W3C home > Mailing lists > Public > w3c-rdfcore-wg@w3.org > October 2001

Re: suggestions for datatyping (long)

From: Sergey Melnik <melnik@db.stanford.edu>
Date: Thu, 25 Oct 2001 10:19:36 -0700
Message-ID: <3BD849A8.D30BF25C@db.stanford.edu>
To: Pat Hayes <phayes@ai.uwf.edu>
CC: w3c-rdfcore-wg@w3.org
Pat Hayes wrote:
> >
> >b) typing information can either be represented in an instance graph
> >only,
> >    in a schema graph only, or both.
> Can you clarify this distinction? I wasn't aware that we had such a
> distinction in RDF (?)

Recall the example from

              (John_Smith weight "160 1/8") goes together with a rule
               'if X is a person living in the US and (X weight Y),
                then Y is a "pieces-of-eight" number that gives weight
in pounds'

In this example, the information that "160 1/8" maps to an integer by
means of some pieces-of-eight encoding is contained in a schema
entirely. Part of this information can in principle appear in the
instance graph.

> >The suggestion that I'd like you to think about concerns the dimension
> >(a).
> >
> ><SUG2>: to focus on representing typing info in the triple structure
> >         and keep literals atomic.
> I'm not quite clear exactly what is meant by 'in the triple
> structure'. (It makes sense that one should be able to tell from the
> triples that a particular literal token is supposed to be, say, an
> XSD: integer. I don't think it makes sense to require that the entire
> content of what that means, ie the entire XSD spec, should be
> represented or encoded in the triples.) If you mean the first, OK.

Thanks for the clarification, I do mean the first.

> >
> >--------------------------
> >
> >3.1 Value spaces and lexical spaces in [XSD]
> >--------------------------------------------
> >
> >A nice conceptual intro to the datatyping issue is provided in the
> >[XSD] document. According to [XSD], each datatype is characterized by
> >a *value space* and a *lexical space*. For example, take the type
> >"decimal". Its value space are all arbitrary precision decimal
> >numbers, whereas its lexical space includes all character strings that
> >match a certain pattern. In [XSD], a datatype definition specifies a
> >mapping between the value space of the datatype and its lexical
> >space. Notice that in general more than one lexical token may map to
> >the same data value.
> >
> >My working understanding of the [XSD] document in terms of the current
> >model theory draft is that the elements of a lexical space are literal
> >values.
> That is not mine. I would characterize literals as the lexical space
> and literal values as the value space. That is the working assumption
> behind the pfps/ph datatyping extension to the MT.

Well, this is exactly what I don't like at all about it. By making
literals Heroes with a Thousand Faces we make the life of a Desperate
Perl Hacker (of the Life of Brian ;) who tries to model some domain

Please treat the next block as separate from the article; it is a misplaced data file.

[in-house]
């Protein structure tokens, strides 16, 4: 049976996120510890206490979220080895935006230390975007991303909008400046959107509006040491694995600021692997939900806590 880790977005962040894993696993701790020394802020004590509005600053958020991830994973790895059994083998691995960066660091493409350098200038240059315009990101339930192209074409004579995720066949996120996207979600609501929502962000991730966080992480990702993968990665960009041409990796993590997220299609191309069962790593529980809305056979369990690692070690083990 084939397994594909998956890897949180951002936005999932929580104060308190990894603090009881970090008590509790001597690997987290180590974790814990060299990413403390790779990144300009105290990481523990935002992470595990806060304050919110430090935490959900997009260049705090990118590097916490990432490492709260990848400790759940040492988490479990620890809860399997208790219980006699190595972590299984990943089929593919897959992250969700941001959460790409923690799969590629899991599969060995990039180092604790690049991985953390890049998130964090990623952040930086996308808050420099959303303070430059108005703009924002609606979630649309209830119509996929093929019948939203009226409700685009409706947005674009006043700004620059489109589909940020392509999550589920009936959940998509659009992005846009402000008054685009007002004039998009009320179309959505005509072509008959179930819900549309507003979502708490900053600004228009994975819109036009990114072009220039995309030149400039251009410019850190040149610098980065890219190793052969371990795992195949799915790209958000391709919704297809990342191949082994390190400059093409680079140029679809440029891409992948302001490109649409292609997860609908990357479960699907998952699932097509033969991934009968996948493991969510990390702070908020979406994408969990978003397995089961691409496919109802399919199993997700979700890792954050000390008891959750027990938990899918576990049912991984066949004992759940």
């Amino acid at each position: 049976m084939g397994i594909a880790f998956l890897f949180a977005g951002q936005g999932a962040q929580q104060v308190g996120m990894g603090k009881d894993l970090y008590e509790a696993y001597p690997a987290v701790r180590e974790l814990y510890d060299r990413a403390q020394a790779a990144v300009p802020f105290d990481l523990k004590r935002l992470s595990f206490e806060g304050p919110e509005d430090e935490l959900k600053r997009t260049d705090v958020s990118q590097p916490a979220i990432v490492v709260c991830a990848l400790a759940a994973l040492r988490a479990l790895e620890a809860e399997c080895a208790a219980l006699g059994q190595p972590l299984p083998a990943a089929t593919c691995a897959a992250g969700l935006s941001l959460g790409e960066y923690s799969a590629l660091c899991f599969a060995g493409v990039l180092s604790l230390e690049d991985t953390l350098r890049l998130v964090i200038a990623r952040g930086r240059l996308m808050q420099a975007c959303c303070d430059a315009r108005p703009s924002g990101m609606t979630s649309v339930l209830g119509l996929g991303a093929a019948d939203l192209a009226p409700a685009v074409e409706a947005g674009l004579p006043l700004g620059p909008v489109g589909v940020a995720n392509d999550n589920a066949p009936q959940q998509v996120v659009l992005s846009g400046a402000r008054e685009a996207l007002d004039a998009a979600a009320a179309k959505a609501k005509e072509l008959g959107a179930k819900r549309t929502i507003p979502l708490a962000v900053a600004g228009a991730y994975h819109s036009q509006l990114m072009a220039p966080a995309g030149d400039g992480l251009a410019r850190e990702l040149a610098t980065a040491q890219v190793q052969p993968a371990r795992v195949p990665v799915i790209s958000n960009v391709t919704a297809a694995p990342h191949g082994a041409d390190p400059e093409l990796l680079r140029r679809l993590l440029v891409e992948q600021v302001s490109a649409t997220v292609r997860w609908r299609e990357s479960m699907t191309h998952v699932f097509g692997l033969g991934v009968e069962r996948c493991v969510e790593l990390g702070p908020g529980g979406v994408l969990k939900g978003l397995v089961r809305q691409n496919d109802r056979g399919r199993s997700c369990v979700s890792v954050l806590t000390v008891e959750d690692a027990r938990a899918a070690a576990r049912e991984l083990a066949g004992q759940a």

quite tough. I think we can avoid this additional complexity.

> >3.2 Datatypes as classifiers in [UML,CWM]
> >-----------------------------------------
> >
> >[UML] and [CWM] treat datatypes as some kind of classes (or
> >classifiers in UML terminology). In other words, datatypes have
> >"instances" which are called *data values*. Here are the relevant
> >quotes:
> >
> >[UML], Sec "Datatype"
> >
> >     A data type is a type whose values have no identity; that is, they
> >     are pure values. Data types include primitive built-in types (such
> >     as integer and string) as well as definable enumeration types
> >     (such as the predefined enumeration type boolean whose literals
> >     are false and true).
> >
> >[CWM], Sec "DataValue"
> >
> >     A data value is an instance with no identity. In the metamodel,
> >     DataValue is a child of Instance that cannot change its state,
> >     i.e. all operations that are applicable to it are pure functions
> >     or queries that do not cause any side effects. DataValues are
> >     typically used as attribute values.  Since it is not possible to
> >     differentiate between two data values that appear to be the same,
> >     it becomes more of a philosophical issue whether there are several
> >     data values representing the same value or just one for each
> >     value. In addition, a data value cannot change its data type and
> >     it does not have contained instances.
> >
> >[UML], Sec "Primitive"
> >
> >     A Primitive defines a predefined DataType, without any relevant
> >     UML substructure; that is, it has no UML parts. A primitive
> >     datatype may have an algebra and operations defined outside of UML
> >     (for example, mathematically). Primitive datatypes used in UML
> >     itself include Integer, UnlimitedInteger, and String.  The
> >     run-time instances of a Primitive datatype are DataValues. The
> >     values are in many-to- one correspondence to mathemetical elements
> >     defined outside of UML (for example, the various integers).
> >
> >[UML], Sec "Miscellaneous"
> >
> >     ... A data type is a special kind of classifier, similar to a class,
> >     but whose instances are primitive values (not objects). For
> >     example, the integers and strings are usually treated as primitive
> >     values. A primitive value does not have an identity , so two
> >     occurrences of the same value cannot be differentiated. Usually,
> >     it is used for specification of the type of an attribute. An
> >     enumeration type is a user-definable type comprising a finite
> >     number of values. ...
> >
> >Translated into RDF terms, a data value corresponds to a bNode in a
> >graph.
> I disagree. That begs several important questions, but in any case a
> bNode can denote any kind of value. Why would we want to say that
> bNodes *are* values?

Ok, more precisely, a data value maps to I(some bNode), nothing said
about the reverse direction.

> >3.2 Datatyping: classes or mappings?
> >------------------------------------
> >
> >As pointed out above, reading [XSD] gives an impression that
> >datatyping is a kind of mapping that establishes a relationship